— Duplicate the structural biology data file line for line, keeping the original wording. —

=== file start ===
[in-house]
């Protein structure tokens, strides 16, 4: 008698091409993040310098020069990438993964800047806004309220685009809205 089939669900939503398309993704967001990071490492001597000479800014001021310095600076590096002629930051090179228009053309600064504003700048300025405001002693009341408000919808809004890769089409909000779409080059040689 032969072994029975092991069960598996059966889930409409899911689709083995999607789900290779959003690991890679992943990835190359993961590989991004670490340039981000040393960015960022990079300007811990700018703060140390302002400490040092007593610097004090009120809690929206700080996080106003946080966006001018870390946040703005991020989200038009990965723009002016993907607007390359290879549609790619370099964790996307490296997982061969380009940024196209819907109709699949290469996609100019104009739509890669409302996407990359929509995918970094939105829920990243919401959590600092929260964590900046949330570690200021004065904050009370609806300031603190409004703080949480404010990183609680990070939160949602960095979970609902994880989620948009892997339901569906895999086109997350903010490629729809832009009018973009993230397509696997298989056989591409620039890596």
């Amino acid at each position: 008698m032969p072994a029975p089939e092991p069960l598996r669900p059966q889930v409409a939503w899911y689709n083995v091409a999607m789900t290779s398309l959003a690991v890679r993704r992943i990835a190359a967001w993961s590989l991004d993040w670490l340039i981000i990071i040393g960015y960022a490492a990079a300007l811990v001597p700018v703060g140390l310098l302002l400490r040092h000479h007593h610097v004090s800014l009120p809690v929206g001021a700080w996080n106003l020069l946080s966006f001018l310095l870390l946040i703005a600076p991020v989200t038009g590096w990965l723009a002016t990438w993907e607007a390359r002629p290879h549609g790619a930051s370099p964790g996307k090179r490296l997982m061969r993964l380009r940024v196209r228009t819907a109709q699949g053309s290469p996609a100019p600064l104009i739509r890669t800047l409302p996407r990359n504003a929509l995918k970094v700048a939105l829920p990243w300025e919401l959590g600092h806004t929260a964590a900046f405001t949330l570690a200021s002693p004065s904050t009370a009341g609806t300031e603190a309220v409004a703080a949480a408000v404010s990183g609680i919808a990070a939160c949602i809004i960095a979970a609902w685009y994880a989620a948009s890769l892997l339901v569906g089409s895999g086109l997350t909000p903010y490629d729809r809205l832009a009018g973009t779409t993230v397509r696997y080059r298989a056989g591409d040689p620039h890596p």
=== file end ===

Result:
[in-house]
């Protein structure tokens, strides 16, 4: 008698091409993040310098020069990438993964800047806004309220685009809205 089939669900939503398309993704967001990071490492001597000479800014001021310095600076590096002629930051090179228009053309600064504003700048300025405001002693009341408000919808809004890769089409909000779409080059040689 032969072994029975092991069960598996059966889930409409899911689709083995999607789900290779959003690991890679992943990835190359993961590989991004670490340039981000040393960015960022990079300007811990700018703060140390302002400490040092007593610097004090009120809690929206700080996080106003946080966006001018870390946040703005991020989200038009990965723009002016993907607007390359290879549609790619370099964790996307490296997982061969380009940024196209819907109709699949290469996609100019104009739509890669409302996407990359929509995918970094939105829920990243919401959590600092929260964590900046949330570690200021004065904050009370609806300031603190409004703080949480404010990183609680990070939160949602960095979970609902994880989620948009892997339901569906895999086109997350903010490629729809832009009018973009993230397509696997298989056989591409620039890596």
């Amino acid at each position: 008698m032969p072994a029975p089939e092991p069960l598996r669900p059966q889930v409409a939503w899911y689709n083995v091409a999607m789900t290779s398309l959003a690991v890679r993704r992943i990835a190359a967001w993961s590989l991004d993040w670490l340039i981000i990071i040393g960015y960022a490492a990079a300007l811990v001597p700018v703060g140390l310098l302002l400490r040092h000479h007593h610097v004090s800014l009120p809690v929206g001021a700080w996080n106003l020069l946080s966006f001018l310095l870390l946040i703005a600076p991020v989200t038009g590096w990965l723009a002016t990438w993907e607007a390359r002629p290879h549609g790619a930051s370099p964790g996307k090179r490296l997982m061969r993964l380009r940024v196209r228009t819907a109709q699949g053309s290469p996609a100019p600064l104009i739509r890669t800047l409302p996407r990359n504003a929509l995918k970094v700048a939105l829920p990243w300025e919401l959590g600092h806004t929260a964590a900046f405001t949330l570690a200021s002693p004065s904050t009370a009341g609806t300031e603190a309220v409004a703080a949480a408000v404010s990183g609680i919808a990070a939160c949602i809004i960095a979970a609902w685009y994880a989620a948009s890769l892997l339901v569906g089409s895999g086109l997350t909000p903010y490629d729809r809205l832009a009018g973009t779409t993230v397509r696997y080059r298989a056989g591409d040689p620039h890596p």